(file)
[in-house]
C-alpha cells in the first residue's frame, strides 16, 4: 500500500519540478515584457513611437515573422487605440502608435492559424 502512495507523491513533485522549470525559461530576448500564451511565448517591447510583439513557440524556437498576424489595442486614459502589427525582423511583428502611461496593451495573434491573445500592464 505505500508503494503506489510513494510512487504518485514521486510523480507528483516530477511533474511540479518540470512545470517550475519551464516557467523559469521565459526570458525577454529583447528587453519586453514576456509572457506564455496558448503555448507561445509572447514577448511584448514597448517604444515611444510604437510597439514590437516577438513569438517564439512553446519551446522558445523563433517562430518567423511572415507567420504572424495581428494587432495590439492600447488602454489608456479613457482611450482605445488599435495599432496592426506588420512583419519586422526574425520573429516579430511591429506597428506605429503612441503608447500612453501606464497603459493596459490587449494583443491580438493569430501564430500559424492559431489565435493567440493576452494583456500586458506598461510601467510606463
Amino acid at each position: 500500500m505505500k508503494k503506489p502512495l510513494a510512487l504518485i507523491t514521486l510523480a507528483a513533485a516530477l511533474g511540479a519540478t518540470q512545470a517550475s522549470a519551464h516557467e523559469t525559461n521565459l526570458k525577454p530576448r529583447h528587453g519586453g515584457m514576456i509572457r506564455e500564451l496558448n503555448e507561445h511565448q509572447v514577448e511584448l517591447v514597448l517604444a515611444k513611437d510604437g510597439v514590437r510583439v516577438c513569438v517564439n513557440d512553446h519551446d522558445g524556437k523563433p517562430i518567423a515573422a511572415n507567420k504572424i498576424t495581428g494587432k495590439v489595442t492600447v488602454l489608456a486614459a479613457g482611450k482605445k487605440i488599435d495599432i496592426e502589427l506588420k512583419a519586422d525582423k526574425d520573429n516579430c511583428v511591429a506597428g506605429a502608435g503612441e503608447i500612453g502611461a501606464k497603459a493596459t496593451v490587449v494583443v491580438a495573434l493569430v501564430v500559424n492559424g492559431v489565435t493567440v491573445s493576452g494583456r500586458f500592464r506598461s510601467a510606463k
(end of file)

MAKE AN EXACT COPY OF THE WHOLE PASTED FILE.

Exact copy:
[in-house]
C-alpha cells in the first residue's frame, strides 16, 4: 500500500519540478515584457513611437515573422487605440502608435492559424 502512495507523491513533485522549470525559461530576448500564451511565448517591447510583439513557440524556437498576424489595442486614459502589427525582423511583428502611461496593451495573434491573445500592464 505505500508503494503506489510513494510512487504518485514521486510523480507528483516530477511533474511540479518540470512545470517550475519551464516557467523559469521565459526570458525577454529583447528587453519586453514576456509572457506564455496558448503555448507561445509572447514577448511584448514597448517604444515611444510604437510597439514590437516577438513569438517564439512553446519551446522558445523563433517562430518567423511572415507567420504572424495581428494587432495590439492600447488602454489608456479613457482611450482605445488599435495599432496592426506588420512583419519586422526574425520573429516579430511591429506597428506605429503612441503608447500612453501606464497603459493596459490587449494583443491580438493569430501564430500559424492559431489565435493567440493576452494583456500586458506598461510601467510606463
Amino acid at each position: 500500500m505505500k508503494k503506489p502512495l510513494a510512487l504518485i507523491t514521486l510523480a507528483a513533485a516530477l511533474g511540479a519540478t518540470q512545470a517550475s522549470a519551464h516557467e523559469t525559461n521565459l526570458k525577454p530576448r529583447h528587453g519586453g515584457m514576456i509572457r506564455e500564451l496558448n503555448e507561445h511565448q509572447v514577448e511584448l517591447v514597448l517604444a515611444k513611437d510604437g510597439v514590437r510583439v516577438c513569438v517564439n513557440d512553446h519551446d522558445g524556437k523563433p517562430i518567423a515573422a511572415n507567420k504572424i498576424t495581428g494587432k495590439v489595442t492600447v488602454l489608456a486614459a479613457g482611450k482605445k487605440i488599435d495599432i496592426e502589427l506588420k512583419a519586422d525582423k526574425d520573429n516579430c511583428v511591429a506597428g506605429a502608435g503612441e503608447i500612453g502611461a501606464k497603459a493596459t496593451v490587449v494583443v491580438a495573434l493569430v501564430v500559424n492559424g492559431v489565435t493567440v491573445s493576452g494583456r500586458f500592464r506598461s510601467a510606463k